27 May What is a Condo Reserve Fund?
What is a Condo Reserve Fund?
The Condominium Act, 1998 requires that all condominiums have a reserve fund. A reserve fund is a special account with a financial institution such as a bank, loan and trust corporation or credit union. This account is separate from the condominium’s operating fund, and it is used to pay for major repairs and replacements to the condominium’s common elements. A portion of the owner’s monthly common expenses fee is deposited into the reserve fund every month. The reserve fund is intended to ensure that the corporation has enough money to pay for future repairs. It is prepared by a specialist, like an engineer, approved by the board of directors, and then the owners are informed of the results of the study.
Contents of a reserve fund study
Reserve fund studies include both a physical assessment and a financial plan. The study will address details such as:
- all parts of the building the corporation will have to repair or replace. These are usually referred to as “components.” These can include exclusive-use common elements, like balconies and backyards.
- estimates as to when the repair or replacement of a component is expected to occur.
- estimates of the amount of each expenditure in each year.
- any assumptions.
- a recommended reserve fund contribution amount.
- recommended increases in reserve fund contributions for the following three fiscal years. Engineers can include more than one scenario for these increases.
Approximations, not certainties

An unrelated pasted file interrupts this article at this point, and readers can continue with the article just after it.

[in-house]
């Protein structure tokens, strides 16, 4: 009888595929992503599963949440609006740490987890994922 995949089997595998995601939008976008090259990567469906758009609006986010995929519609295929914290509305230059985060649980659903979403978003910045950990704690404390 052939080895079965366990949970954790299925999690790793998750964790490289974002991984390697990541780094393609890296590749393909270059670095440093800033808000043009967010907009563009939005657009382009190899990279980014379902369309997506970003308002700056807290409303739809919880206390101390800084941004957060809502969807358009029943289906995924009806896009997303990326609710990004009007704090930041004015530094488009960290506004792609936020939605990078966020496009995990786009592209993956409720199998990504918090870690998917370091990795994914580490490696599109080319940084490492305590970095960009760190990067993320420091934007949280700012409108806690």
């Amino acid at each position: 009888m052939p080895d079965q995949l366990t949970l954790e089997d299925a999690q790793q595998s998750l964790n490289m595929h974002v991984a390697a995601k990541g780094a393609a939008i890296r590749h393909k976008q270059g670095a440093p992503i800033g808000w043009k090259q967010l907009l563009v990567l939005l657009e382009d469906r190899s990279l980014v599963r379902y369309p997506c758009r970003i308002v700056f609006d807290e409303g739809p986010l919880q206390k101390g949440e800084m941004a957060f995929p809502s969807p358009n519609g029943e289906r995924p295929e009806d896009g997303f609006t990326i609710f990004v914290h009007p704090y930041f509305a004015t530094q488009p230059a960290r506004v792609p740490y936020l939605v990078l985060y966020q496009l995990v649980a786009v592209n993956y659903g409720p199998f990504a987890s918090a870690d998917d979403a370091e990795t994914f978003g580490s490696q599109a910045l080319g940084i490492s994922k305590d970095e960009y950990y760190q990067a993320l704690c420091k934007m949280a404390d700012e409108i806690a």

It is important to note that the reserve fund study is only a guide, and is based on assumptions and information available at the time it is prepared. It is educated guesses on amounts and dates for the work that will need to be done in the future. These projections may end up being inaccurate, depending on what happens in the future. For instance: emergency repairs or replacements.
Timing of reserve fund studies
The condominium hires engineers and/or architects to do:
- the first study during its first year of incorporation.
- follow-up studies every three years afterward.
Who contributes to the reserve fund?
All owners, previous and current, have contributed to the reserve fund. That’s because every owner who received the benefits of common elements – from the lobby to the hallways to the elevator and so forth – shares in its replacement cost.
Your unit is easier to sell if your property is well-maintained and the reserve fund is healthy. For more information about condo living and resources see the Ontario’s Residential Condominium Buyer’s Guide.
Are you thinking of right sizing to a condominium or making an investment in a condominium in Kanata or Ottawa? As experienced Kanata & Ottawa REALTORS® we are familiar with many condominiums for sale in Ottawa and the process of purchasing and selling a condominium. We would be pleased to help you.